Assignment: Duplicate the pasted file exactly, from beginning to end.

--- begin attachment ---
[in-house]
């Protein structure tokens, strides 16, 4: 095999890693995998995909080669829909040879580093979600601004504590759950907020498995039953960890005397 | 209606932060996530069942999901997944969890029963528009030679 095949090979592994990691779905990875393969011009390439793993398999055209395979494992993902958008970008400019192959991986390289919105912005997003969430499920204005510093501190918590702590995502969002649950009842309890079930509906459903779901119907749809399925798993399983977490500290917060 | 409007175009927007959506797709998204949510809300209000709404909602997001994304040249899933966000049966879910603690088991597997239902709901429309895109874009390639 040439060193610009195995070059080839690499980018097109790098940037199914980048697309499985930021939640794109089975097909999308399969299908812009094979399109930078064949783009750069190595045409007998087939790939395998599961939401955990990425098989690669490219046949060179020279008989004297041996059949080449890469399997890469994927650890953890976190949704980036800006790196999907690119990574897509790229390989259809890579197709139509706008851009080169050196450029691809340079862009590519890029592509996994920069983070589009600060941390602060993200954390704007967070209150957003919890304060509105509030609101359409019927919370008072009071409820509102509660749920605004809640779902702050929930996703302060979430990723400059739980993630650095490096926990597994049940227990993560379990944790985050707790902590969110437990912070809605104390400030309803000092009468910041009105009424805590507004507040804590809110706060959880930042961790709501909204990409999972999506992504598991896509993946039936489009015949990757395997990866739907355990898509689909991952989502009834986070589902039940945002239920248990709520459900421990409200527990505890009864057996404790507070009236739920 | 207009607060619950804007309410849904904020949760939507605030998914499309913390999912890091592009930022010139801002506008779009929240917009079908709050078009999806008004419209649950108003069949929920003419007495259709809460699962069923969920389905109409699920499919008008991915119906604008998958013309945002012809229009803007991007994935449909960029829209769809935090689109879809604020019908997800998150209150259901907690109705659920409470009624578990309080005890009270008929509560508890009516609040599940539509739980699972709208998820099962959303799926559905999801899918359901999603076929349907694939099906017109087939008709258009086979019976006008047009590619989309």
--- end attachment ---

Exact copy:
[in-house]
């Protein structure tokens, strides 16, 4: 095999890693995998995909080669829909040879580093979600601004504590759950907020498995039953960890005397 | 209606932060996530069942999901997944969890029963528009030679 095949090979592994990691779905990875393969011009390439793993398999055209395979494992993902958008970008400019192959991986390289919105912005997003969430499920204005510093501190918590702590995502969002649950009842309890079930509906459903779901119907749809399925798993399983977490500290917060 | 409007175009927007959506797709998204949510809300209000709404909602997001994304040249899933966000049966879910603690088991597997239902709901429309895109874009390639 040439060193610009195995070059080839690499980018097109790098940037199914980048697309499985930021939640794109089975097909999308399969299908812009094979399109930078064949783009750069190595045409007998087939790939395998599961939401955990990425098989690669490219046949060179020279008989004297041996059949080449890469399997890469994927650890953890976190949704980036800006790196999907690119990574897509790229390989259809890579197709139509706008851009080169050196450029691809340079862009590519890029592509996994920069983070589009600060941390602060993200954390704007967070209150957003919890304060509105509030609101359409019927919370008072009071409820509102509660749920605004809640779902702050929930996703302060979430990723400059739980993630650095490096926990597994049940227990993560379990944790985050707790902590969110437990912070809605104390400030309803000092009468910041009105009424805590507004507040804590809110706060959880930042961790709501909204990409999972999506992504598991896509993946039936489009015949990757395997990866739907355990898509689909991952989502009834986070589902039940945002239920248990709520459900421990409200527990505890009864057996404790507070009236739920 | 207009607060619950804007309410849904904020949760939507605030998914499309913390999912890091592009930022010139801002506008779009929240917009079908709050078009999806008004419209649950108003069949929920003419007495259709809460699962069923969920389905109409699920499919008008991915119906604008998958013309945002012809229009803007991007994935449909960029829209769809935090689109879809604020019908997800998150209150259901907690109705659920409470009624578990309080005890009270008929509560508890009516609040599940539509739980699972709208998820099962959303799926559905999801899918359901999603076929349907694939099906017109087939008709258009086979019976006008047009590619989309």